Far before the terms Native American or Indian were created, the tribes were spread throughout the Americas. Before any white man set foot on this territory, it was settled by the forefathers of bands we now call Sioux, or Cherokee, or Iroquois.
For thousands of years, the American Indian grew its customs and heritage without disturbance. And that history is captivating.
From Mayan and Incan ruins, from the mounds left in the central and southern parts of what’s today the U.S. we have learned quite a bit. It’s a tale of beautiful art and deep spirituality. Archaeologists have unearthed remarkably advanced structures and public works.
While there was inevitable tribal conflict, that was nothing more than a slight blemish in the history of our ancestors. They were at peace with this beautiful continent and deeply plugged into nature.
The European Settler Arrives
When European leaders dispatched the first ships in our direction, the intention was to explore new resources – but the quality of climate and the bounty of everything from wood to wildlife subsequently changed their tune. As those leaders heard back from their explorers, the drive to colonize spread like wildfire.
The English, French and Spanish raced to slice up the “New World” by sending over poorly prepared colonists as fast as they could. At the outset, they skirmished with the surprised Indians of America’s eastern seaboard. But that shortly gave way to trade, since the Europeans who landed here understood their survival was doubtful with no native help.
Thus followed decades of relative peace as the settlers got themselves established on American land. But the pressure to push inland came soon after. Kings and queens from thousands of miles away were anxious to find even more resources, and some colonists came for independence and adventure.
They needed more space. And so began the process of pushing the American Indian out of the way.
It took the form of cash payments, barter, and notoriously, treaties which were almost uniformly neglected after the Indians were forced from the land in question.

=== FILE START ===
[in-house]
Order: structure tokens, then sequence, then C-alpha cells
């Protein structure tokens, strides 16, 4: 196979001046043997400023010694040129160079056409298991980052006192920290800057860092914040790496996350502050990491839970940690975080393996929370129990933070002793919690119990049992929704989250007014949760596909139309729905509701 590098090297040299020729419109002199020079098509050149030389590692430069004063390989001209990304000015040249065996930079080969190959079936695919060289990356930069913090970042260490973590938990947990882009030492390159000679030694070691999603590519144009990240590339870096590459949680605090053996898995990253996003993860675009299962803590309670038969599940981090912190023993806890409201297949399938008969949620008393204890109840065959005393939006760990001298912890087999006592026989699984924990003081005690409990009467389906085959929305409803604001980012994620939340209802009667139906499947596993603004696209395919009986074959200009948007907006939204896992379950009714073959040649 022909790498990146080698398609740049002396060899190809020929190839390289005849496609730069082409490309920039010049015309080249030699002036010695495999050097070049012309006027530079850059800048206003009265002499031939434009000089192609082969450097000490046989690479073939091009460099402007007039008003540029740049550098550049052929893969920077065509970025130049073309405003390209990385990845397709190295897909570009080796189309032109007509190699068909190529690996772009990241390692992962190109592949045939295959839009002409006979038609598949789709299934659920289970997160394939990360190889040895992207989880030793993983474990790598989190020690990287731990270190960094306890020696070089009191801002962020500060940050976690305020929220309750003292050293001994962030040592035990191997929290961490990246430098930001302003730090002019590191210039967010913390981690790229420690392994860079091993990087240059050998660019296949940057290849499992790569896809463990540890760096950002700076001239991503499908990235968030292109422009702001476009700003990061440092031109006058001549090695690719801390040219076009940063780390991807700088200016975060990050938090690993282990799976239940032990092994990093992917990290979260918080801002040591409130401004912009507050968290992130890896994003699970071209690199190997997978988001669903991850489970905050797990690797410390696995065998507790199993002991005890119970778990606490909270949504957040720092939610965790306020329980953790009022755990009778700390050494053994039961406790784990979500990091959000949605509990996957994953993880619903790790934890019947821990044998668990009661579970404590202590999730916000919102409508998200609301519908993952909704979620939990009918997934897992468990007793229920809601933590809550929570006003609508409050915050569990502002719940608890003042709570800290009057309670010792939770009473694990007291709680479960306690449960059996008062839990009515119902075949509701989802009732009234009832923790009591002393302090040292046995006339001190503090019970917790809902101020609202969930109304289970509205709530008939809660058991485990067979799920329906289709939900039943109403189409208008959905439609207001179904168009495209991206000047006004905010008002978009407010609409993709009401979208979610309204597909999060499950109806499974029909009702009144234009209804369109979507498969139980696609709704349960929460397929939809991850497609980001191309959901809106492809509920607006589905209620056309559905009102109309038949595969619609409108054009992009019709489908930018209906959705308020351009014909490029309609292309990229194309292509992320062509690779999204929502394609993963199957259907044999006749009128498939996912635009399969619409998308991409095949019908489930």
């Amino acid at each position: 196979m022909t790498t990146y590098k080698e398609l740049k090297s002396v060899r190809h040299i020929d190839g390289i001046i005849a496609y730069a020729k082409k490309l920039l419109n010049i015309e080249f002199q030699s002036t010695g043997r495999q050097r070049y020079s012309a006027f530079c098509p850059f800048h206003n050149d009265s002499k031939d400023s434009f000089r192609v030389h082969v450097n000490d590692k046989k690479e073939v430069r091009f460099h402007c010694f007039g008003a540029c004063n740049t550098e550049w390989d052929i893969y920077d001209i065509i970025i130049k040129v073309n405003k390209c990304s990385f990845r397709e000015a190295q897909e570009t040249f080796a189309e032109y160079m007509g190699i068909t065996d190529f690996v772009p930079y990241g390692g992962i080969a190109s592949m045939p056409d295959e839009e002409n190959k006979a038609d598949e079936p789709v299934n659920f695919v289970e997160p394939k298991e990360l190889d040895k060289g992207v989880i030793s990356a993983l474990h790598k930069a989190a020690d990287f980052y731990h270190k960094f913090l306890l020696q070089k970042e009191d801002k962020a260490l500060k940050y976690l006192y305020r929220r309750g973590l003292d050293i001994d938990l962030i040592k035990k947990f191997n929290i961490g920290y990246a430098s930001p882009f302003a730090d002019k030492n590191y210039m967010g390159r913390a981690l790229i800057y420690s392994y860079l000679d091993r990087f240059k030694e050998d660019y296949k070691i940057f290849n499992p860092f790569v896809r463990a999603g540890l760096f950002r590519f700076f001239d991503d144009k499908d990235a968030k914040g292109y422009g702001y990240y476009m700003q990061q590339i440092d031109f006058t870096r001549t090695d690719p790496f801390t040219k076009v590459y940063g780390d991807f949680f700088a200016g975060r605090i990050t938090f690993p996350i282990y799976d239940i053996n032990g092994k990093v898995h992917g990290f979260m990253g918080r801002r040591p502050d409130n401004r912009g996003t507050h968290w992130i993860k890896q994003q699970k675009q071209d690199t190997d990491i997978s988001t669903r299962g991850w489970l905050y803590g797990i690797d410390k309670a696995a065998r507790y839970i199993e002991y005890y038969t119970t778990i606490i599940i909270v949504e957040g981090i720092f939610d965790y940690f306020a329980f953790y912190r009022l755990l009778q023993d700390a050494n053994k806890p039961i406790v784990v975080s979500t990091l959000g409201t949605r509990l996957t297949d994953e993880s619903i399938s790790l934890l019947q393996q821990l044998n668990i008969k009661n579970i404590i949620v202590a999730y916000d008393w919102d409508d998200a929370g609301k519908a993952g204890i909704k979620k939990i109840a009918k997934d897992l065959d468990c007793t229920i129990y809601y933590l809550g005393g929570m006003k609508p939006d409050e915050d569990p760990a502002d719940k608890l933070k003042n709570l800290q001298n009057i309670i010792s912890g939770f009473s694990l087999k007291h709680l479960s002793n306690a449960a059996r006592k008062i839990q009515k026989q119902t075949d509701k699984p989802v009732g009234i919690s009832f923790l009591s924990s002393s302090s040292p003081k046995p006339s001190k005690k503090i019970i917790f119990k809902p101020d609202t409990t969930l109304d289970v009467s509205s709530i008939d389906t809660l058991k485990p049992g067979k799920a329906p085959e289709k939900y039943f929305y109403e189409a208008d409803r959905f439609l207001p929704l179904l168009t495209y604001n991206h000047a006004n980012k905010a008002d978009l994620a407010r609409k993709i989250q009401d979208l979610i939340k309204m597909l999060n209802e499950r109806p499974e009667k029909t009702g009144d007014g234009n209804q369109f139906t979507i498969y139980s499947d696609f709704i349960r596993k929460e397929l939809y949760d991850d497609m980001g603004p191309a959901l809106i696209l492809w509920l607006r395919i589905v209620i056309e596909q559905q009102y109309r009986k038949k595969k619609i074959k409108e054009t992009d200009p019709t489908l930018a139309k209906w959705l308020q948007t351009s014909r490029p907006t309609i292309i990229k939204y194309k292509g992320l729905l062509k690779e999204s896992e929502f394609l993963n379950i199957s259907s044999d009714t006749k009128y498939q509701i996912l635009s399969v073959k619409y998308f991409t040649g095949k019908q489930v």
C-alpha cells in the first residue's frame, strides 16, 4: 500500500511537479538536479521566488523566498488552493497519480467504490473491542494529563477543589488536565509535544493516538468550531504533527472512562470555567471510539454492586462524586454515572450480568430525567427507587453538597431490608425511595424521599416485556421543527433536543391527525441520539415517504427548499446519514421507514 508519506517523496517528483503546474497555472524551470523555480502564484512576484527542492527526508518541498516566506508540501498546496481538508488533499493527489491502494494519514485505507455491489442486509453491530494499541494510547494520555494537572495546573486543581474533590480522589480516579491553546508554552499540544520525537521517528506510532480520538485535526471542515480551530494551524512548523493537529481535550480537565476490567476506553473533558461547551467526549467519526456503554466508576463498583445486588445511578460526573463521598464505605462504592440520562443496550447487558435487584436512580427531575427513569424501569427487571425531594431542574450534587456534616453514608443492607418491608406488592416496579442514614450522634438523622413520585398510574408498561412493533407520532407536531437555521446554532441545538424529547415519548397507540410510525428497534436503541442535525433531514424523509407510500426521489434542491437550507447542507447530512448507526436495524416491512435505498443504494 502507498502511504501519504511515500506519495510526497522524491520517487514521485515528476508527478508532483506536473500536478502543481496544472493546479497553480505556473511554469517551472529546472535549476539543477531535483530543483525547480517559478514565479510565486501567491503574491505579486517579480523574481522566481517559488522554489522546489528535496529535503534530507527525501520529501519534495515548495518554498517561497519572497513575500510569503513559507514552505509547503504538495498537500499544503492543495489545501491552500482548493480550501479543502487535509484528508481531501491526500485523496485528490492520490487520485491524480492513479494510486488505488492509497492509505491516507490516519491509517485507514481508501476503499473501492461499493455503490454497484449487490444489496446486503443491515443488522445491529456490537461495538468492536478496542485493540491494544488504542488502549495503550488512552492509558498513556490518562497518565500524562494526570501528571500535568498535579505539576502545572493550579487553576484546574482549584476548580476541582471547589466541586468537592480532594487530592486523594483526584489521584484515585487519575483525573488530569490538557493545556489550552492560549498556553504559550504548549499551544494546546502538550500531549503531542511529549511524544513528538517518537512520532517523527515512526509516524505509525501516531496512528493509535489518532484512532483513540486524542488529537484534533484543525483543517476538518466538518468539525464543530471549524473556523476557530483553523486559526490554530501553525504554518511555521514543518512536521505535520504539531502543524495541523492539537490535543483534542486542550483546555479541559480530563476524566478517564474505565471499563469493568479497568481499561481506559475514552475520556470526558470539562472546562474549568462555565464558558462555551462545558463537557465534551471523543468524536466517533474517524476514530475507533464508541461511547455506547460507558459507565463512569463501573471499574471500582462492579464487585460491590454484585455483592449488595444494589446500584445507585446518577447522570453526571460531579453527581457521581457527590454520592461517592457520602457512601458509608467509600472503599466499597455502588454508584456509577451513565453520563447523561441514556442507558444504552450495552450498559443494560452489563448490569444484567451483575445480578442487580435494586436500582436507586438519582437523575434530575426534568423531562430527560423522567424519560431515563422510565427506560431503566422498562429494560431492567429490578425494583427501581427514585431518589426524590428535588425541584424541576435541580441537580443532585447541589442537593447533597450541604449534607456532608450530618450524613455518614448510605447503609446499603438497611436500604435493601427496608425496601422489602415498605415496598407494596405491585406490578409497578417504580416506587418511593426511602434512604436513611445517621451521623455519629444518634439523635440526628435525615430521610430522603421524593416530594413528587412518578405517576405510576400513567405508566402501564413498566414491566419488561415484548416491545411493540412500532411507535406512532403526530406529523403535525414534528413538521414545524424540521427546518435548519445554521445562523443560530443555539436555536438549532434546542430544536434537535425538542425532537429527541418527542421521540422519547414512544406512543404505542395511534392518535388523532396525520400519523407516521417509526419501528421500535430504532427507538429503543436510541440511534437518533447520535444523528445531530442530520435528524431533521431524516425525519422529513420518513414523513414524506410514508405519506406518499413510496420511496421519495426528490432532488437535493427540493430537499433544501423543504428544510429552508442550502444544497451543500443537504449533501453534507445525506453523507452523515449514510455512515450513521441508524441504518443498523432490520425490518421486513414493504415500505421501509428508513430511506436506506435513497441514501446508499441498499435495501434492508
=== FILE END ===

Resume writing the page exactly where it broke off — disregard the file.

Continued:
The U.S. government’s policies towards Native Americans in the second half of the nineteenth century were determined by the desire to expand westward into areas inhabited by these Native American tribes. By the 1850s nearly all Native American tribes, approximately 360,000 in number, were living to the west of the Mississippi River. These American Indians, some from the Northwestern and Southeastern territories, were confined to Indian Territory located in contemporary Oklahoma, while the Kiowa and Comanche Native American tribes shared the area of the Southern Plains.
The Sioux, Crows and Blackfeet dominated the Northern Plains. These Native American groups encountered adversity as the continuous flow of European immigrants into northeastern American cities delivered a stream of immigrants into the western lands already occupied by these various groups of Indians.
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The early nineteenth century in the United States was marked by its steady expansion to the Mississippi River. However, due to the Gadsden purchase, that lead to U.S. control of the borderlands of southern New Mexico and Arizona as well as the authority over Oregon country, Texas and California; America’s expansion would not end there. Between 1830 and 1860 the U.S. nearly doubled the amount of territory within its control.
These territorial gains coincided with the arrival of troves of European and Asian immigrants who wanted to join the surge of American settlers heading west. This, partnered with the discovery of gold in 1849, presented alluring possibilities for those ready to make the huge trip westward. Therefore, with the military’s protection and the U.S. government’s assistance, many settlers set about establishing their homesteads in the Great Plains and other parts of the Native American tribe-inhabited West.